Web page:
9. Failure to put the important and crucial part of the case to the witnesses coming to prove testamentary capacity must be held against the respondents. It is all the more so because the case of witness Venkata Ramiah is that as early as in October, 1956 he had told this story at Poona to Mr. Aratoon and the learned counsel Mr. Ganguli. If that was so, then there can be no doubt that this case would have been put to the doctors and nurses who were being examined on commission in Poona itself. It is also strange why then the respondents did not have the evidence of this witness Venkata Ramiah immediately on commission at Poona and why he was kept up the sleeves to be played as a last trump as a last witness in the case when the entire evidence on the case of the propounder had been made and concluded. Lastly this course is ail the more reprehensible here because witness Venkata Ramiah admits that on all his visits to the testator's room in the nursing home he found the wife present (Q. 81) and if that is so then if the wife was put that case she might have denied but by keeping back this case from her, she was denied the necessary opportunity to do so, leading to failure of justice in this case.

10. The law is clear on the subject. Wherever the opponent has declined to avail himself of the opportunity to put his essential and material case in cross-examination, it must follow that he believed that the testimony given could not be disputed at all. It is wrong to think that this is merely a technical rule of evidence. It is a rule of essential justice. It serves to prevent surprise at trial and miscarriage of justice, because it gives notice to the other side of the actual case that is going to be made when the turn of the party on whose behalf the cross-examination is being made comes to give and lead evidence by producing witnesses. It has been stated on high authority of the House of Lords that this much a counsel is bound to do when cross-examining that he must put to each of his opponent's witnesses in turn, so much of his own case as concerns that particular witness or in which that witness had any share. If he asks no question with regard to this, then he must be taken to accept the plaintiff's account in its entirety. Such failure leads to miscarriage of justice, first by springing surprise upon the party when he has finished the evidence of his witnesses and when he has no further chance to meet the new case made which was never put and secondly, because such subsequent testimony has no chance of being tested and corroborated.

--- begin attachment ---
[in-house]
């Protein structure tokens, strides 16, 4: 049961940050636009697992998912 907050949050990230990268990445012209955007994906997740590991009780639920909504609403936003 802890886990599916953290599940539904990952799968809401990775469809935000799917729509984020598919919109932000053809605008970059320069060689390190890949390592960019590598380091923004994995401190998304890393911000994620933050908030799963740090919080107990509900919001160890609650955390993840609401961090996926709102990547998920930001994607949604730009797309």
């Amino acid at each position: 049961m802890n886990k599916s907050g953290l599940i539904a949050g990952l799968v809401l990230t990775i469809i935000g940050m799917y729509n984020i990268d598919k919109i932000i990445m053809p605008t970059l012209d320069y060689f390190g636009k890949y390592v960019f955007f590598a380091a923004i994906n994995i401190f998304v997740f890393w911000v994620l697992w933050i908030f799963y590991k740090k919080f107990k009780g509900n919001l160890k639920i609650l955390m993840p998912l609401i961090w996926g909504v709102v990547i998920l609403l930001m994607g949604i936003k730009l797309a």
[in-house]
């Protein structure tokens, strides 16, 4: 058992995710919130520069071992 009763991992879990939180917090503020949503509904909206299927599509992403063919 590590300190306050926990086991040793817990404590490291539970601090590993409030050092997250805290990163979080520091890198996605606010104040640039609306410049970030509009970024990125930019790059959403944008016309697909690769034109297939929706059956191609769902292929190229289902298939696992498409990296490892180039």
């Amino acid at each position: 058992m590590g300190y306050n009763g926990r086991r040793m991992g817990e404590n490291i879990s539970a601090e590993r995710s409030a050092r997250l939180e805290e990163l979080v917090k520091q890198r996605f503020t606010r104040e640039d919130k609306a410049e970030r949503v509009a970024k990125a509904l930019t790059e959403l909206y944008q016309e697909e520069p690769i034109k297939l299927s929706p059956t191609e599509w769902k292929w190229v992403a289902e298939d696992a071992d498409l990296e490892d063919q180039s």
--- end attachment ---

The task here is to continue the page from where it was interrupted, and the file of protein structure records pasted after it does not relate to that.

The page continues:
11. On this point the most important and decisive authority is Browne v. Dunn, reported in (1893) 6 R 67. It is a decision of the House of Lords where Lord Herschell, L. C., Lord Halsbury, Lord Morris and Lord Bowen were all unanimous on this particular point Lord Chancellor Herschell, at page 70 of the report observed:

'Now, my Lords, I cannot help saying that it seems to me to be absolutely essential to the proper conduct of a cause where it is intended to suggest that a witness is not speaking the truth on a particular point, to direct his attention to the fact, by some questions put in cross-examination showing that that, imputation is intended to be made, and not to take his evidence and pass it by as a matter altogether unchallenged and then, when it is impossible for him to explain, as perhaps he might have been able to do if such questions had been put to him, the circumstances which it is suggested indicate that the story he tells ought not to be believed, to argue that he is a witness unworthy of credit. My Lords, I have always understood that i you intend to impeach a witness you are bound, whilst he is in the box, to give him an opportunity of making any explanation which is open to him; and, as it seems to me, that is not only a rule of professional practice in the conduct of a case, but is essential to fair play and fair dealing with witnesses.'

12. Lord Halsbury, the other member of the House of Lords, at page 76 of the same report said: